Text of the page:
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Just did a search on the Internet. The Mashatu tree is also known as the Nyala berry tree. We certainly enjoyed watching the impala coming every morning, to eat the berries. Looking forward to the rest of your trip report.

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@@Tdgraves shame about the cold spell that hit at the end of August, not great for game viewing as the animals tend to go to ground.


I did see a Mashatu guide wearing a blanket! Rich usually rugs up in coat, gloves and beanie and runs the heater flat out in the front. One of my canny friends sat in the front the whole trip a couple of yars ago and it wasn't until we left that she 'fessed up about the heater.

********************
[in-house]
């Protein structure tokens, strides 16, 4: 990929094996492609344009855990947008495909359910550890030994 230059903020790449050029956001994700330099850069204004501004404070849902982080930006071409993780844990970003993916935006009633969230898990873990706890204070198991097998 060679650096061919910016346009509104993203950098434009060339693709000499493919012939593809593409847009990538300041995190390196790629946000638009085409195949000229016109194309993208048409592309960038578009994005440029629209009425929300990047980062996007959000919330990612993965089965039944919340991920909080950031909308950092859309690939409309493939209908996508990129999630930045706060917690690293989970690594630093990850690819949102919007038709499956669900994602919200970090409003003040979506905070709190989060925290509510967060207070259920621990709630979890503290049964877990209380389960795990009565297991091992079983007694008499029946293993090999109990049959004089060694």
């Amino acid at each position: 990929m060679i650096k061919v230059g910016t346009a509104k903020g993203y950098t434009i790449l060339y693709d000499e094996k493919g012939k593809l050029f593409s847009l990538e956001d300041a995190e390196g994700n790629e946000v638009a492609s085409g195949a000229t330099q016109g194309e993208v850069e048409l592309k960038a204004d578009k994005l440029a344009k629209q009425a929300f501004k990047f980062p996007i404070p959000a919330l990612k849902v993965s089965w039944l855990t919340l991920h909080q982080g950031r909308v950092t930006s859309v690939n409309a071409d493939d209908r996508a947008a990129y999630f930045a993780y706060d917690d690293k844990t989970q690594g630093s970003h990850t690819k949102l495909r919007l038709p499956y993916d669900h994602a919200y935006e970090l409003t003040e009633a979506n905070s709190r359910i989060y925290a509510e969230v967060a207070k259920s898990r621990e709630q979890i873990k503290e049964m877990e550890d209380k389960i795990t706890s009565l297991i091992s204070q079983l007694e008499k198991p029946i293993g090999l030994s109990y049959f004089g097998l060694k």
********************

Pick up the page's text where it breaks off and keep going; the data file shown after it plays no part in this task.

Who was your guide and what were the memorable sightings from your trip?.

Richard and the whole thing was memorable- so much so that we had an acute memory card issue! Hence the delay in the TR. We will definitely go back.....

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Great read so far. I'm really glad the elephant recovered.

Wildcat, honey badger, and serval...that must be satisfying! :)

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@@Tdgraves hope that memory card issue gets sorted soon


@@Marks thanks for reading along


@@Seniortraveller, I've never heard the Mashatu tree called Nyala Berry, thanks for the info


@@Towlersonsafari here is the detail on the trip to Mashatu to Kgalagadi




Kgalagadi Transfrontier Park

Kgalagadi delivered some superb game-viewing this year. My first trip was in 2011 with Masson Safaris and I had always intended to re-visit and this year provided an ideal opportunity.